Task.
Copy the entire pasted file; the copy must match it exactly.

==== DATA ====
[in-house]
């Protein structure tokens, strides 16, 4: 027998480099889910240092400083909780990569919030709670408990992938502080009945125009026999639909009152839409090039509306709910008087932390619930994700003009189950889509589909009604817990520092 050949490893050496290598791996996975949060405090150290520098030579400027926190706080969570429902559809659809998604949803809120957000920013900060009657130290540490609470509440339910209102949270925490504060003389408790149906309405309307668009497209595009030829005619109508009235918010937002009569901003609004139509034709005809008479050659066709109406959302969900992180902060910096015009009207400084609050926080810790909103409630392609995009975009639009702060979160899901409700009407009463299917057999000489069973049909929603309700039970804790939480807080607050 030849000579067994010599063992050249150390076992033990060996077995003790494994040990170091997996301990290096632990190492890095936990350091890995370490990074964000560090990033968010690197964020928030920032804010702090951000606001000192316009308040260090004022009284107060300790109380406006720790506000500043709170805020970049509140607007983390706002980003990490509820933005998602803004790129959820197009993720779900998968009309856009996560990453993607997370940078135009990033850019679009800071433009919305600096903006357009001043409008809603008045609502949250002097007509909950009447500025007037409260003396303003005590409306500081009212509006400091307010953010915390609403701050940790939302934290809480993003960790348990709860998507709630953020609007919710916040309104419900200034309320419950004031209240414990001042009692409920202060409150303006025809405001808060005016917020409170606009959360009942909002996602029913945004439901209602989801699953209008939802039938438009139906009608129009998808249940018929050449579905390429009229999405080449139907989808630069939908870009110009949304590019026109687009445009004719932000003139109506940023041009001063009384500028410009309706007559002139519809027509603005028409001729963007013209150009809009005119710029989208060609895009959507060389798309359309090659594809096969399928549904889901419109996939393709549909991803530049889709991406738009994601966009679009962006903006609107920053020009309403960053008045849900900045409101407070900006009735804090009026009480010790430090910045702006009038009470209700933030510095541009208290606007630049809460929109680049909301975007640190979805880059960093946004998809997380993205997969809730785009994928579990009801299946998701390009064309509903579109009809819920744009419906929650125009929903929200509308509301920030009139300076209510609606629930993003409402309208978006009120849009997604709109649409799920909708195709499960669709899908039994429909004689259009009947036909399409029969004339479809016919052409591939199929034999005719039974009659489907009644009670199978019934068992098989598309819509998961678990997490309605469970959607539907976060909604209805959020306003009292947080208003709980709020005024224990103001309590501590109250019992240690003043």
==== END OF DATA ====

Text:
[in-house]
């Protein structure tokens, strides 16, 4: 027998480099889910240092400083909780990569919030709670408990992938502080009945125009026999639909009152839409090039509306709910008087932390619930994700003009189950889509589909009604817990520092 050949490893050496290598791996996975949060405090150290520098030579400027926190706080969570429902559809659809998604949803809120957000920013900060009657130290540490609470509440339910209102949270925490504060003389408790149906309405309307668009497209595009030829005619109508009235918010937002009569901003609004139509034709005809008479050659066709109406959302969900992180902060910096015009009207400084609050926080810790909103409630392609995009975009639009702060979160899901409700009407009463299917057999000489069973049909929603309700039970804790939480807080607050 030849000579067994010599063992050249150390076992033990060996077995003790494994040990170091997996301990290096632990190492890095936990350091890995370490990074964000560090990033968010690197964020928030920032804010702090951000606001000192316009308040260090004022009284107060300790109380406006720790506000500043709170805020970049509140607007983390706002980003990490509820933005998602803004790129959820197009993720779900998968009309856009996560990453993607997370940078135009990033850019679009800071433009919305600096903006357009001043409008809603008045609502949250002097007509909950009447500025007037409260003396303003005590409306500081009212509006400091307010953010915390609403701050940790939302934290809480993003960790348990709860998507709630953020609007919710916040309104419900200034309320419950004031209240414990001042009692409920202060409150303006025809405001808060005016917020409170606009959360009942909002996602029913945004439901209602989801699953209008939802039938438009139906009608129009998808249940018929050449579905390429009229999405080449139907989808630069939908870009110009949304590019026109687009445009004719932000003139109506940023041009001063009384500028410009309706007559002139519809027509603005028409001729963007013209150009809009005119710029989208060609895009959507060389798309359309090659594809096969399928549904889901419109996939393709549909991803530049889709991406738009994601966009679009962006903006609107920053020009309403960053008045849900900045409101407070900006009735804090009026009480010790430090910045702006009038009470209700933030510095541009208290606007630049809460929109680049909301975007640190979805880059960093946004998809997380993205997969809730785009994928579990009801299946998701390009064309509903579109009809819920744009419906929650125009929903929200509308509301920030009139300076209510609606629930993003409402309208978006009120849009997604709109649409799920909708195709499960669709899908039994429909004689259009009947036909399409029969004339479809016919052409591939199929034999005719039974009659489907009644009670199978019934068992098989598309819509998961678990997490309605469970959607539907976060909604209805959020306003009292947080208003709980709020005024224990103001309590501590109250019992240690003043």